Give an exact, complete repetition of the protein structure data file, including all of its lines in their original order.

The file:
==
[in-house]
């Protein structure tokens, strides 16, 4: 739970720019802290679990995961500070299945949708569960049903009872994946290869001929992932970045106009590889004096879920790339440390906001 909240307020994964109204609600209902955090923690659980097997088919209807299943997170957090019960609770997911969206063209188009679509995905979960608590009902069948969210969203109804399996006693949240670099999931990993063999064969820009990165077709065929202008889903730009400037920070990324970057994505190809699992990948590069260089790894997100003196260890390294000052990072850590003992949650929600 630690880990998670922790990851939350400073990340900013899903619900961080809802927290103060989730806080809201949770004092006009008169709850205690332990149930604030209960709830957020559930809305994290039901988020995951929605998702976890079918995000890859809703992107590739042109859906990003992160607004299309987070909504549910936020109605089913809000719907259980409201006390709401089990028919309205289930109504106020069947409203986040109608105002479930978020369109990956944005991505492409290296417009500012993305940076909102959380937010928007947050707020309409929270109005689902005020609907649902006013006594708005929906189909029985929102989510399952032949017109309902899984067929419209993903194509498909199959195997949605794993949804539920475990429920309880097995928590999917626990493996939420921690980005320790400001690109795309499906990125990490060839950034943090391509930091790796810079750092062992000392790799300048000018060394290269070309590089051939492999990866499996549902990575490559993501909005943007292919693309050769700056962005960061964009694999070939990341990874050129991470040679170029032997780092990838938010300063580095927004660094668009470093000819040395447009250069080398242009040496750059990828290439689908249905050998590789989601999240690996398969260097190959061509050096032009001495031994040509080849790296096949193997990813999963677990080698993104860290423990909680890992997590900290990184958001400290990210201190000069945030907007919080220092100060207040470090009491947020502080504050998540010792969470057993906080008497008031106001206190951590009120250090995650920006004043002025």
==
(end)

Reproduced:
[in-house]
């Protein structure tokens, strides 16, 4: 739970720019802290679990995961500070299945949708569960049903009872994946290869001929992932970045106009590889004096879920790339440390906001 909240307020994964109204609600209902955090923690659980097997088919209807299943997170957090019960609770997911969206063209188009679509995905979960608590009902069948969210969203109804399996006693949240670099999931990993063999064969820009990165077709065929202008889903730009400037920070990324970057994505190809699992990948590069260089790894997100003196260890390294000052990072850590003992949650929600 630690880990998670922790990851939350400073990340900013899903619900961080809802927290103060989730806080809201949770004092006009008169709850205690332990149930604030209960709830957020559930809305994290039901988020995951929605998702976890079918995000890859809703992107590739042109859906990003992160607004299309987070909504549910936020109605089913809000719907259980409201006390709401089990028919309205289930109504106020069947409203986040109608105002479930978020369109990956944005991505492409290296417009500012993305940076909102959380937010928007947050707020309409929270109005689902005020609907649902006013006594708005929906189909029985929102989510399952032949017109309902899984067929419209993903194509498909199959195997949605794993949804539920475990429920309880097995928590999917626990493996939420921690980005320790400001690109795309499906990125990490060839950034943090391509930091790796810079750092062992000392790799300048000018060394290269070309590089051939492999990866499996549902990575490559993501909005943007292919693309050769700056962005960061964009694999070939990341990874050129991470040679170029032997780092990838938010300063580095927004660094668009470093000819040395447009250069080398242009040496750059990828290439689908249905050998590789989601999240690996398969260097190959061509050096032009001495031994040509080849790296096949193997990813999963677990080698993104860290423990909680890992997590900290990184958001400290990210201190000069945030907007919080220092100060207040470090009491947020502080504050998540010792969470057993906080008497008031106001206190951590009120250090995650920006004043002025």